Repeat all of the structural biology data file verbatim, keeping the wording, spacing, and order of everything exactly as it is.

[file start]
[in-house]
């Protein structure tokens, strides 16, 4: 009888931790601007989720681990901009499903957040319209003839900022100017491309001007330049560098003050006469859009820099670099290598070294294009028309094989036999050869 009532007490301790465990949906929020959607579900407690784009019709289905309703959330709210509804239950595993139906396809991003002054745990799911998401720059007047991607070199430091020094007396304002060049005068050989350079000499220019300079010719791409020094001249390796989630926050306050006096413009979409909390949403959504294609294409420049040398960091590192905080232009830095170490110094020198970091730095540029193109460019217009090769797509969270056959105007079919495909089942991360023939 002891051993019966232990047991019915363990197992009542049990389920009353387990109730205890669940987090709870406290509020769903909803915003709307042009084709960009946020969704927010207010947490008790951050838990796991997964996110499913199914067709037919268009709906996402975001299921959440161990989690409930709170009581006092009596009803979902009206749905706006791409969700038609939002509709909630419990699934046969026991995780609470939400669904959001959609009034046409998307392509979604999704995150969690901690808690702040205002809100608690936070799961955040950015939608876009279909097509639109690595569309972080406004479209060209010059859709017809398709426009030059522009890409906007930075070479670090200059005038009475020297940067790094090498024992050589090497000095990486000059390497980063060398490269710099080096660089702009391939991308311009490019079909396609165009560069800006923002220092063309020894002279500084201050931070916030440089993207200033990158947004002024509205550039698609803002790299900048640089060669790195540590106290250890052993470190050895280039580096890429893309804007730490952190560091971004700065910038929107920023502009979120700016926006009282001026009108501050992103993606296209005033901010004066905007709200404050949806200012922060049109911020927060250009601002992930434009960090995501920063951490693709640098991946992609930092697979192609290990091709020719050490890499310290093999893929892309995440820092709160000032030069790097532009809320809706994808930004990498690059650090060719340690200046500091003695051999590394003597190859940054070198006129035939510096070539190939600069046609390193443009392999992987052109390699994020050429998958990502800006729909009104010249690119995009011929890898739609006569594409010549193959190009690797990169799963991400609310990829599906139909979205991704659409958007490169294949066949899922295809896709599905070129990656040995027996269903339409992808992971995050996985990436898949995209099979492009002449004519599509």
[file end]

[in-house]
């Protein structure tokens, strides 16, 4: 009888931790601007989720681990901009499903957040319209003839900022100017491309001007330049560098003050006469859009820099670099290598070294294009028309094989036999050869 009532007490301790465990949906929020959607579900407690784009019709289905309703959330709210509804239950595993139906396809991003002054745990799911998401720059007047991607070199430091020094007396304002060049005068050989350079000499220019300079010719791409020094001249390796989630926050306050006096413009979409909390949403959504294609294409420049040398960091590192905080232009830095170490110094020198970091730095540029193109460019217009090769797509969270056959105007079919495909089942991360023939 002891051993019966232990047991019915363990197992009542049990389920009353387990109730205890669940987090709870406290509020769903909803915003709307042009084709960009946020969704927010207010947490008790951050838990796991997964996110499913199914067709037919268009709906996402975001299921959440161990989690409930709170009581006092009596009803979902009206749905706006791409969700038609939002509709909630419990699934046969026991995780609470939400669904959001959609009034046409998307392509979604999704995150969690901690808690702040205002809100608690936070799961955040950015939608876009279909097509639109690595569309972080406004479209060209010059859709017809398709426009030059522009890409906007930075070479670090200059005038009475020297940067790094090498024992050589090497000095990486000059390497980063060398490269710099080096660089702009391939991308311009490019079909396609165009560069800006923002220092063309020894002279500084201050931070916030440089993207200033990158947004002024509205550039698609803002790299900048640089060669790195540590106290250890052993470190050895280039580096890429893309804007730490952190560091971004700065910038929107920023502009979120700016926006009282001026009108501050992103993606296209005033901010004066905007709200404050949806200012922060049109911020927060250009601002992930434009960090995501920063951490693709640098991946992609930092697979192609290990091709020719050490890499310290093999893929892309995440820092709160000032030069790097532009809320809706994808930004990498690059650090060719340690200046500091003695051999590394003597190859940054070198006129035939510096070539190939600069046609390193443009392999992987052109390699994020050429998958990502800006729909009104010249690119995009011929890898739609006569594409010549193959190009690797990169799963991400609310990829599906139909979205991704659409958007490169294949066949899922295809896709599905070129990656040995027996269903339409992808992971995050996985990436898949995209099979492009002449004519599509």